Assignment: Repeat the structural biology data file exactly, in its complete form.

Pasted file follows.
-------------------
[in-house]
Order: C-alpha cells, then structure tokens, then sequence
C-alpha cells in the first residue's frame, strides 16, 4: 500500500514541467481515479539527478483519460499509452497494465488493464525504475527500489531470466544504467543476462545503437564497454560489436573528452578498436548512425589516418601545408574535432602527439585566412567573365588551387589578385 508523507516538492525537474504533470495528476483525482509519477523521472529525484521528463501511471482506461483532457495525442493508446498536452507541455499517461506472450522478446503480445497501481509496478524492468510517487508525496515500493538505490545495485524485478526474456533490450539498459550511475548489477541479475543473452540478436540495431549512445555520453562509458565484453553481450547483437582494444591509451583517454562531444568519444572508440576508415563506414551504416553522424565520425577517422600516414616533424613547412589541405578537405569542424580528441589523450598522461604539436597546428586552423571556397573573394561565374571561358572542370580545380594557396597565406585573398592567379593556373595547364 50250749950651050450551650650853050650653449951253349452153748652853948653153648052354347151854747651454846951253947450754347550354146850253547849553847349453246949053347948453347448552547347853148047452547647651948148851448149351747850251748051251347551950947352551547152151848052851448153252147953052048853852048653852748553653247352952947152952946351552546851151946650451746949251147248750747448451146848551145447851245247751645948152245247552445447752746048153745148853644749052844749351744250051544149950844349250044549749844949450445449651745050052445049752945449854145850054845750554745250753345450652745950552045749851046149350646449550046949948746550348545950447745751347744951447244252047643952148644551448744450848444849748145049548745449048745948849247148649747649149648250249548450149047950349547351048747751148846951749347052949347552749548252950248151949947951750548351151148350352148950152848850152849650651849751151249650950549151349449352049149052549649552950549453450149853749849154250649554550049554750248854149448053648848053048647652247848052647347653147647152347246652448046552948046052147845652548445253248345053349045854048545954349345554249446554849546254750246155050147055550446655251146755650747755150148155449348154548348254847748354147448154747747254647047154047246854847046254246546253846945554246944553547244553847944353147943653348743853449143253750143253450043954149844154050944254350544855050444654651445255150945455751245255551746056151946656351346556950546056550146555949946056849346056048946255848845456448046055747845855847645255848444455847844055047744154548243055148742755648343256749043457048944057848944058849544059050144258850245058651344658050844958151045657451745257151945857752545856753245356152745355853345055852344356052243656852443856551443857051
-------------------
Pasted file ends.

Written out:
[in-house]
Order: C-alpha cells, then structure tokens, then sequence
C-alpha cells in the first residue's frame, strides 16, 4: 500500500514541467481515479539527478483519460499509452497494465488493464525504475527500489531470466544504467543476462545503437564497454560489436573528452578498436548512425589516418601545408574535432602527439585566412567573365588551387589578385 508523507516538492525537474504533470495528476483525482509519477523521472529525484521528463501511471482506461483532457495525442493508446498536452507541455499517461506472450522478446503480445497501481509496478524492468510517487508525496515500493538505490545495485524485478526474456533490450539498459550511475548489477541479475543473452540478436540495431549512445555520453562509458565484453553481450547483437582494444591509451583517454562531444568519444572508440576508415563506414551504416553522424565520425577517422600516414616533424613547412589541405578537405569542424580528441589523450598522461604539436597546428586552423571556397573573394561565374571561358572542370580545380594557396597565406585573398592567379593556373595547364 50250749950651050450551650650853050650653449951253349452153748652853948653153648052354347151854747651454846951253947450754347550354146850253547849553847349453246949053347948453347448552547347853148047452547647651948148851448149351747850251748051251347551950947352551547152151848052851448153252147953052048853852048653852748553653247352952947152952946351552546851151946650451746949251147248750747448451146848551145447851245247751645948152245247552445447752746048153745148853644749052844749351744250051544149950844349250044549749844949450445449651745050052445049752945449854145850054845750554745250753345450652745950552045749851046149350646449550046949948746550348545950447745751347744951447244252047643952148644551448744450848444849748145049548745449048745948849247148649747649149648250249548450149047950349547351048747751148846951749347052949347552749548252950248151949947951750548351151148350352148950152848850152849650651849751151249650950549151349449352049149052549649552950549453450149853749849154250649554550049554750248854149448053648848053048647652247848052647347653147647152347246652448046552948046052147845652548445253248345053349045854048545954349345554249446554849546254750246155050147055550446655251146755650747755150148155449348154548348254847748354147448154747747254647047154047246854847046254246546253846945554246944553547244553847944353147943653348743853449143253750143253450043954149844154050944254350544855050444654651445255150945455751245255551746056151946656351346556950546056550146555949946056849346056048946255848845456448046055747845855847645255848444455847844055047744154548243055148742755648343256749043457048944057848944058849544059050144258850245058651344658050844958151045657451745257151945857752545856753245356152745355853345055852344356052243656852443856551443857051